Poll

This poll is not completely related to this post.  It’s also different for me, because for once I am not starting a new book (still working on the second Allmother’s Fire book) or in the final process of getting another book out.  I am curious of something though, and it definitely ties into publishing:

Where do you hear about new books?:

1)Old Fashioned word of mouth.  My friends tell me about a great book, and I then try it.

2)Internet Retailers: I go to Amazon, Barnes and Noble, etc and look at their recommendations for me

3)Reviews: From magazines, Goodreads, newspapers, I read something proactively to hear about new good books

4)Social media: I see what options are out there on Facebook, Google +, Pinterest

5)Actively see out new books.  I don’t randomly read reviews, but I will google for books similar to ones I already like.

World Info will return with the next blog.  I need some catch up time, and will be writing a blog for Genre Underground soon that I will link to.


Mandatory Paradise is published today!


The new book, Mandatory Paraidse,  is published!

http://www.amazon.com/dp/B008XM6ST4

Alnanla has not always enjoyed her life as a Priestess and a teacher, but she, like every citizen of the Island of Nimoa, has always had her needs met. At night she gazes up at the energy shield that keeps everyone safe from the flying monstrosities of legend, and she wants more than just to exist in her pre-ordained role. When hundreds of innocents are massacred, Alnanla finds herself to be the prime suspect. To clear her name, she teams up with a grieving Bureaucrat, an eternally optimistic Artist, a gruff Outsider and a sarcastic Spirit. As they begin to discover the details of what really happened, they find more than they bargained for. Should they expose the dark secrets they find and risk their society’s destruction? Or should they sacrifice their lives and let the lies continue in order to preserve the way of life that has given them all peace and safety for thousands of years?

One interesting aspect of the novels is each chapter is written in a style similar to the thought processes of the character it is showcasing.  Two of the characters have a rather flippant and sarcastic way of percieving the world, and it shows in their chapters.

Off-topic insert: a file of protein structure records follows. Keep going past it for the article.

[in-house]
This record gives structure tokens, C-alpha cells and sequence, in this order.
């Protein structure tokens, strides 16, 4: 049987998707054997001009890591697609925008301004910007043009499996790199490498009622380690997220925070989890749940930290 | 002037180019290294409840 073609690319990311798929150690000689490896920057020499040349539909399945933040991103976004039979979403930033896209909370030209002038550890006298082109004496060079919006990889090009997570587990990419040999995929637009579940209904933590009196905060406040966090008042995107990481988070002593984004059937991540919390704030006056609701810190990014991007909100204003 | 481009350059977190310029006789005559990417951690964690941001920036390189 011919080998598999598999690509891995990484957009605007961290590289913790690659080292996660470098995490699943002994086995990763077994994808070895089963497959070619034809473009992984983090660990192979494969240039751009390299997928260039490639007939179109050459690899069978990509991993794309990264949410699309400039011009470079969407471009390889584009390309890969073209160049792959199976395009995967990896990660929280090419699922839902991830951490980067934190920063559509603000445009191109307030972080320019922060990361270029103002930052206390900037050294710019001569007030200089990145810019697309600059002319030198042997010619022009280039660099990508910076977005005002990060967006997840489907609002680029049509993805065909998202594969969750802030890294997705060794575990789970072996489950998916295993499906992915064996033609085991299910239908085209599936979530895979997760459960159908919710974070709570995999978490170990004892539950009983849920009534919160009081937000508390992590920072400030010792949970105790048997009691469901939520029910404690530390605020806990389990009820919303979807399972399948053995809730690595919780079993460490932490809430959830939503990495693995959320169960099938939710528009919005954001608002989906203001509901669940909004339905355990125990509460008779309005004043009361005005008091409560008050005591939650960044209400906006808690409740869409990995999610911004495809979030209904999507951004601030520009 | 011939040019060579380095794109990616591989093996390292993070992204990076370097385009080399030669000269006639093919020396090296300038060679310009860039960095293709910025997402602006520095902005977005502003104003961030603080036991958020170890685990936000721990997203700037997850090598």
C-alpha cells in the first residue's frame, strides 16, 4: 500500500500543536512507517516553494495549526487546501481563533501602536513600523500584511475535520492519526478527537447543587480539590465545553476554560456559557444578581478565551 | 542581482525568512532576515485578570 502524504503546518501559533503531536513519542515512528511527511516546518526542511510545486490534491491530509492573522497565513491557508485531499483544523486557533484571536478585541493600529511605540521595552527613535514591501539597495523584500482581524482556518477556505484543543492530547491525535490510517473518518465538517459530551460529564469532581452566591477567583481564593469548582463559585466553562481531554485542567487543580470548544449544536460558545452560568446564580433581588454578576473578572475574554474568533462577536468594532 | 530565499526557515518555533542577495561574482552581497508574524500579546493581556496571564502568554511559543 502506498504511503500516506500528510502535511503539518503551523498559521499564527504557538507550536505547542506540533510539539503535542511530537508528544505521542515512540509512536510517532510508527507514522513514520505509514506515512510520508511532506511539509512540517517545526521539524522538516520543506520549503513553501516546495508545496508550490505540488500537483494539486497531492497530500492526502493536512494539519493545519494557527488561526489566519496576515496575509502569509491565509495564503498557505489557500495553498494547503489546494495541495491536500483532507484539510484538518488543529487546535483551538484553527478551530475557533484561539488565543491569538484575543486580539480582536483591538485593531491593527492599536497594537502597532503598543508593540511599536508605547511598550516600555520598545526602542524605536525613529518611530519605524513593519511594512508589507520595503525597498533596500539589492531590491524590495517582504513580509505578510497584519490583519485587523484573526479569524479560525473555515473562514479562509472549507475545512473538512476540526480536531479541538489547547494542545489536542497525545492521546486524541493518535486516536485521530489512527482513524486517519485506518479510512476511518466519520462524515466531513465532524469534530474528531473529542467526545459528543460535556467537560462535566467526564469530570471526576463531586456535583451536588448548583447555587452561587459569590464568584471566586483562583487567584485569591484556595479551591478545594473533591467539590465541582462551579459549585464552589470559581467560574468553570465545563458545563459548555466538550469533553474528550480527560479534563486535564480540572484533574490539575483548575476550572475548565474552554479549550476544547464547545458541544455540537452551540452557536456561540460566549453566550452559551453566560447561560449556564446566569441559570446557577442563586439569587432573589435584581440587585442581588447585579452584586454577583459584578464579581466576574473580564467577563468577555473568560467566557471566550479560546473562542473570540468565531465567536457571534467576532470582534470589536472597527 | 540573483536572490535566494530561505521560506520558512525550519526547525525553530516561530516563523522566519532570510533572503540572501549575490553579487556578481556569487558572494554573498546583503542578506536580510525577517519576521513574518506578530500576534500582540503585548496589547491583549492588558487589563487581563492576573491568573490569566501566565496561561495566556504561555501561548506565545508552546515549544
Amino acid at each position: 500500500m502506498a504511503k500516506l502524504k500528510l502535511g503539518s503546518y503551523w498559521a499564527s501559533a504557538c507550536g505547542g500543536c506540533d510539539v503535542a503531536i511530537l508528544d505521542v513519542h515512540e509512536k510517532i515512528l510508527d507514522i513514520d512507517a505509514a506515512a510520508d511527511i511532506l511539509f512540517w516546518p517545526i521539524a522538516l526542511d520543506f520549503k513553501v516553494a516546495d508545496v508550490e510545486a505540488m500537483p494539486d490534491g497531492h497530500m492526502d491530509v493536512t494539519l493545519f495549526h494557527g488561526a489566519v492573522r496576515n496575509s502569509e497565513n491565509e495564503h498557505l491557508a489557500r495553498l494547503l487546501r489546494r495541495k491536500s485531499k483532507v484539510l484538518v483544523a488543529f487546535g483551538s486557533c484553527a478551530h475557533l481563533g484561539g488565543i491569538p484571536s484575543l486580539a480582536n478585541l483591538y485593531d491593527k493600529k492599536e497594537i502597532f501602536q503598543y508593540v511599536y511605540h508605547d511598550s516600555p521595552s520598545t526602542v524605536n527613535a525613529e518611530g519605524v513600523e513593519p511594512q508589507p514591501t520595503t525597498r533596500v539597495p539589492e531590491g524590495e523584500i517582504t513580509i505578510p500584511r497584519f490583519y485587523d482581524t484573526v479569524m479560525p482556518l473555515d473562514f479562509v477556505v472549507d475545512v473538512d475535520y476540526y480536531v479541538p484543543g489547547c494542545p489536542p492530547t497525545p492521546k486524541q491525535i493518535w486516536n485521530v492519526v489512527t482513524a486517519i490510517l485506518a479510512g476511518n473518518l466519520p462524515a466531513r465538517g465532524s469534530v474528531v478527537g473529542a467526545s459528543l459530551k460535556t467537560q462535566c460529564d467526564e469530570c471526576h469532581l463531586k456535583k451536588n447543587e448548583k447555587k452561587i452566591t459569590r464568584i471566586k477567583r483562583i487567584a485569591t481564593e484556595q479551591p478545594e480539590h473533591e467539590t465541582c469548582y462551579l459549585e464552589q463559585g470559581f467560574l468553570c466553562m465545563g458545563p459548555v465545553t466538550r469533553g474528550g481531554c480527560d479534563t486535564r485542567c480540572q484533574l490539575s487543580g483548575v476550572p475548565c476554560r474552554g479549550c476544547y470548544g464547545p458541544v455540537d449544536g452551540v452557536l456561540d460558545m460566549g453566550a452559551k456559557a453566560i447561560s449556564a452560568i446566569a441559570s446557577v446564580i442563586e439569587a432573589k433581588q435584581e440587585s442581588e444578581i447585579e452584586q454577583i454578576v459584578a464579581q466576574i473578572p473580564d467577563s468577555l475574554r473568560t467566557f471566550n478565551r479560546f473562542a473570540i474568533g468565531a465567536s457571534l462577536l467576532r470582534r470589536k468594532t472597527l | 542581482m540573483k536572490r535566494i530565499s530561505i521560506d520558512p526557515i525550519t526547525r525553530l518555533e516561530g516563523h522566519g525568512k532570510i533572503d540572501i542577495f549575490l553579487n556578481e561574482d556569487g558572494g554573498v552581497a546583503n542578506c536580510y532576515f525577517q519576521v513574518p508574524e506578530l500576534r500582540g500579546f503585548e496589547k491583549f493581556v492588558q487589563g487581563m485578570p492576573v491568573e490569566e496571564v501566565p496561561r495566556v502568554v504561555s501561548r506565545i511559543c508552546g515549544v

Go and grab a copy today, and tell your friends as early sales are great for the life of a book!


Mandatory Paradise Cover Art (Fitting the tone of the Book)


Not the most creative title ever, but pretty accurate.  Here is the cover art to my new book below:

Cover art is very important, as often even before a synopsis is read a prospective reader will see the cover.  If you are in a list the title and the cover is all they have, and it must catch the eye and interests of a prospective reader.  It helps if it fit’s the book tonally too, so it is not jarring to a reader if they see an epic fantasy like cover then read a story mainly focused on economics.

The cover you see is not the first draft, and it is significantly different than the first.  The first had an authentic Minoan background, but it clashed a lot with the rest of the cover, and some people thought it would repel readers.  We chose the current background you see of a Labyrinth due too it’s importance to the story, and that it gave a neutral tone so the rest of the cover would “pop” better.

Also, the stark lack of details about book plot from the cover was done like many thrillers. The intent was to give more of a feel and less of a preview of what actually occurs in the book.  The only tone aspect that is not shown in the artwork is the “flippant” (think more Terry Pratchett) tone some chapters are told in due to who the characters are.  Each chapter is written featuring specific characters, and when that is happening the “voice” of the chapter synchs with who is starring in it.  So a chapter about a priestess or a bureaucrat will be more serious than one told from a rather frivolous artist or gruff outsider.